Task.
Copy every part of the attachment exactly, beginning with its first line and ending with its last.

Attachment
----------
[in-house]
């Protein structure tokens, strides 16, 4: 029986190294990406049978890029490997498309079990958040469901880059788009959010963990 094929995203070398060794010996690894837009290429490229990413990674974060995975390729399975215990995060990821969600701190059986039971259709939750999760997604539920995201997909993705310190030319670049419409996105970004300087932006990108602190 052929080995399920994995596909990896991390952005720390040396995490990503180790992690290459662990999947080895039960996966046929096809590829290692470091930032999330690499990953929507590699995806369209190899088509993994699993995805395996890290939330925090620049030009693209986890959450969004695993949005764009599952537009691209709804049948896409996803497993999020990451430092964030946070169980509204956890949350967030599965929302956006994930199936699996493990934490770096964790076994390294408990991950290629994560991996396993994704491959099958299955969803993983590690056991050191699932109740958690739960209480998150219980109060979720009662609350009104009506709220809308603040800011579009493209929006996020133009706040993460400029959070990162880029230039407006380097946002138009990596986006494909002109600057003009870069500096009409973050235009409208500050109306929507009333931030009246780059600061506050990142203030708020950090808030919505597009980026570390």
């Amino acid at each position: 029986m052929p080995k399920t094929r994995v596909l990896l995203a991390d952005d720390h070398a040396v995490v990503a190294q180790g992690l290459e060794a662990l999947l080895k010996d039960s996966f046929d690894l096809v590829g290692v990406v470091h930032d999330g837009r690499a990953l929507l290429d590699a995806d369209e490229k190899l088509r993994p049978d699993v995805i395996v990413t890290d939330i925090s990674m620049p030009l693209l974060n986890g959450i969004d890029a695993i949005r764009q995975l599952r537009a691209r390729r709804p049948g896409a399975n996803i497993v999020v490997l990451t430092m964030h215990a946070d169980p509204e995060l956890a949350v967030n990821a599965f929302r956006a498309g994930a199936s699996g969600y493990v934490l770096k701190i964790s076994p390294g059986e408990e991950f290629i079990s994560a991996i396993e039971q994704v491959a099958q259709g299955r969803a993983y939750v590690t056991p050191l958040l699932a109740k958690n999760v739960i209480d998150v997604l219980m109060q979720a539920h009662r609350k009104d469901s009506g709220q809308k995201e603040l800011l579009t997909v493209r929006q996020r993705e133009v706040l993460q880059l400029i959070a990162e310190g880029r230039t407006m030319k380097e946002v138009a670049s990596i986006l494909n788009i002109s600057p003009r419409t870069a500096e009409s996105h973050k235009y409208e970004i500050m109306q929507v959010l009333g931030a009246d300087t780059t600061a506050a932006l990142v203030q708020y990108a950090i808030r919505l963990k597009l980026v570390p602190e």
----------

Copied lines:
[in-house]
């Protein structure tokens, strides 16, 4: 029986190294990406049978890029490997498309079990958040469901880059788009959010963990 094929995203070398060794010996690894837009290429490229990413990674974060995975390729399975215990995060990821969600701190059986039971259709939750999760997604539920995201997909993705310190030319670049419409996105970004300087932006990108602190 052929080995399920994995596909990896991390952005720390040396995490990503180790992690290459662990999947080895039960996966046929096809590829290692470091930032999330690499990953929507590699995806369209190899088509993994699993995805395996890290939330925090620049030009693209986890959450969004695993949005764009599952537009691209709804049948896409996803497993999020990451430092964030946070169980509204956890949350967030599965929302956006994930199936699996493990934490770096964790076994390294408990991950290629994560991996396993994704491959099958299955969803993983590690056991050191699932109740958690739960209480998150219980109060979720009662609350009104009506709220809308603040800011579009493209929006996020133009706040993460400029959070990162880029230039407006380097946002138009990596986006494909002109600057003009870069500096009409973050235009409208500050109306929507009333931030009246780059600061506050990142203030708020950090808030919505597009980026570390």
């Amino acid at each position: 029986m052929p080995k399920t094929r994995v596909l990896l995203a991390d952005d720390h070398a040396v995490v990503a190294q180790g992690l290459e060794a662990l999947l080895k010996d039960s996966f046929d690894l096809v590829g290692v990406v470091h930032d999330g837009r690499a990953l929507l290429d590699a995806d369209e490229k190899l088509r993994p049978d699993v995805i395996v990413t890290d939330i925090s990674m620049p030009l693209l974060n986890g959450i969004d890029a695993i949005r764009q995975l599952r537009a691209r390729r709804p049948g896409a399975n996803i497993v999020v490997l990451t430092m964030h215990a946070d169980p509204e995060l956890a949350v967030n990821a599965f929302r956006a498309g994930a199936s699996g969600y493990v934490l770096k701190i964790s076994p390294g059986e408990e991950f290629i079990s994560a991996i396993e039971q994704v491959a099958q259709g299955r969803a993983y939750v590690t056991p050191l958040l699932a109740k958690n999760v739960i209480d998150v997604l219980m109060q979720a539920h009662r609350k009104d469901s009506g709220q809308k995201e603040l800011l579009t997909v493209r929006q996020r993705e133009v706040l993460q880059l400029i959070a990162e310190g880029r230039t407006m030319k380097e946002v138009a670049s990596i986006l494909n788009i002109s600057p003009r419409t870069a500096e009409s996105h973050k235009y409208e970004i500050m109306q929507v959010l009333g931030a009246d300087t780059t600061a506050a932006l990142v203030q708020y990108a950090i808030r919505l963990k597009l980026v570390p602190e």